Clearly the state needs none those jobs and these freeloaders must all go. At the end of the day, you set your tax policy and you get what you get. If you do not like what you are getting, you can change your policy and change what you are getting. That change will be both in revenue and whether companies have facilities in the state or choose to locate elsewhere. Like everything else, economics is about choices.

  4. The idea that Apple or any of the other corporations who are here due to the zero corporate tax environment would immediately pull up roots and move elsewhere should we adopt a 2 or 3 percent corporate tax is and absolutely absurd thesis. When compared to the 8% plus levied in California and the higher rates; Alaska, Arkansas and North Dakota are the only states that start at 1% or slightly above and I do not see most corporations rushing to relocate to two snow-bound frozen tundra states or Arkansas. Nevada needs a restructured tax system and will flounder until we put legislators in place who understand this and have the intestinal fortitude to move on the problem.

  5. They could resolve this by adding a stipulation that a company given such breaks must locate a certain number (1000?) of employees to the state. Said employees must have their primary residence here and reside in the state for 9 months or more per year. Then we would get the privately-generated revenue that the state counts on when it gives companies breaks like this one. Otherwise, it's another verse of "they got the gold mine; we got the shaft."

  6. After reading the article and also the comments, I cannot fathom that some of you still don't get it!

    It's a worse problem than the illegals using up community resources, or at the very least, falls into the same category and level of abuse.

    Nevada gets sucked drier than the desert sand by parasites! AND the rest of us foot the bill...and some of you are okay with this???

    Good grief, the dumbing-down of the people in Nevada is most apparent in the comments section of this paper.

  7. If any of those in favor of changing Nevada's corporate tax structure actually own and operate a business of any size, their comments would have merit with me.

  8. Author, you are very wordy. It takes you forever to make a point (I think you were trying to make a point?). Write concisely. I got bored and stopped reading.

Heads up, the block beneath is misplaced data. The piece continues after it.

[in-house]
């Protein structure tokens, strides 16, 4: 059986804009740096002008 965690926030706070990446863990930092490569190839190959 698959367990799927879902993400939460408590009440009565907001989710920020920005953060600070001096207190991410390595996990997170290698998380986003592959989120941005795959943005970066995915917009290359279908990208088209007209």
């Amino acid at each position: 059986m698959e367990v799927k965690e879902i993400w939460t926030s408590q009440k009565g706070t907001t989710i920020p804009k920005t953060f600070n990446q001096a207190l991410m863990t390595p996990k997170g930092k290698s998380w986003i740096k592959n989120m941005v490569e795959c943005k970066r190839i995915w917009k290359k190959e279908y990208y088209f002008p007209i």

9. I agree with Robert Plumlee. A 2% or 3% corporate tax in Nevada would not be significant to most companies, compared to the 8% or so that most states have.

    Another idea for raising more revenue is to do for individuals what Nevada does for Corporations. For a $100 a year fee, anyone in the country can become an official "resident" of Nevada and not have to pay any state income taxes. This would raise a lot of money without any "true" resident having to pay any more taxes..

  10. I am surprised that more companies do not set up offices here. With the internet most companies could probably operate as well from here as from anywhere. Could this have something to do with the fact that we have such a poorly trained work force?

  11. Stupid comments by Ralston. Nevada's benefit is jobs Jobs JOBS. People employed contributing to the Reno economy and yes, paying taxes. Ralston will discount that, but he would make himself the fool once again if he does.

    Every lib like Ralston loves government to have more of our $$$ and they will bend the truth every time to try to make that happen.

    Also---never go after the government for how they piss the dollars away, blame companies for supposedly not giving enough.

  12. Yes, we start at 1% tax. Think that will solve the problem?? You know the libs at the State house will jack that up every year to pay for more and more inefficient programs. It's only some one else's money. Who cares where it comes from, we just want more of it!

  13. I'm betting Jon Ralston took every deduction and every loophole he was allowed, when his accountant filed his taxes.. Do we see a article about that?? Nope, because he is a liberal and libs are immune from walking the walk and talking the talk. its always "The other guy must pay, not me."

  14. The Bottom Line is: Nevadans Do Not have the Education to attract Major Corporations that rely on a Highly Educated Workforce.

    These High Tech Corporations Value Highly Educated People and the Multi-Billion Dollar Corporations they Create.

    At Zero Tax NEVADA is unable to attract anything other than Warehouses, Call Centers, Highly Service Sector oriented Corporations and Corporations Needing a Tax Dodge with a minimal Nevada presence.

    The Current economic policies have kept Nevada near the Bottom in Wage Levels, Job Creation and Economic Revival. So anyone arguing against a Business Tax is Happy with the Current situation.

    An Educated Workforce will Bring Jobs regardless of any reasonable Business Tax Rates. There is No Line into Nevada of ANY highly Paid Corporation wanting to Come here from anywhere on the planet.

  15. My child came home from school about 2 wks. ago stating that all students might get iPADS next year. While I thought it an impossibility, I filed it away to the back of my brain. I happened to be delivering something to my child at school a few days later & was in the school office when 2 reps from Apple came in for their scheduled appointment with someone at the school. I went home, & began to investigate & found that McGraw-Hill recently created the ibook textbooks for iPADS. When I discovered that McGraw-Hill was also one of the major corporations behind the "Common Core State Standards", I realized the fix was in.I was happy to see that Mr. Ralston was already discussing the Apple issue because I do not enjoy being called a "conspiracy theorist".

  16. Also, please read "How to Destroy Education While Making a Trillion Dollars", by Robert Freeman, published on April 29, 2012, by This article describes the current plan being implemented in NV. It looks like we've been suckered in more ways than one. Now I can see why they claim the sun always shines in the Governor's office & why he thinks he has the best job in the country. Glad to know it's something other than cutting funding for social services to the elderly, sick, & poor. I don't see how anyone could be happy doing that.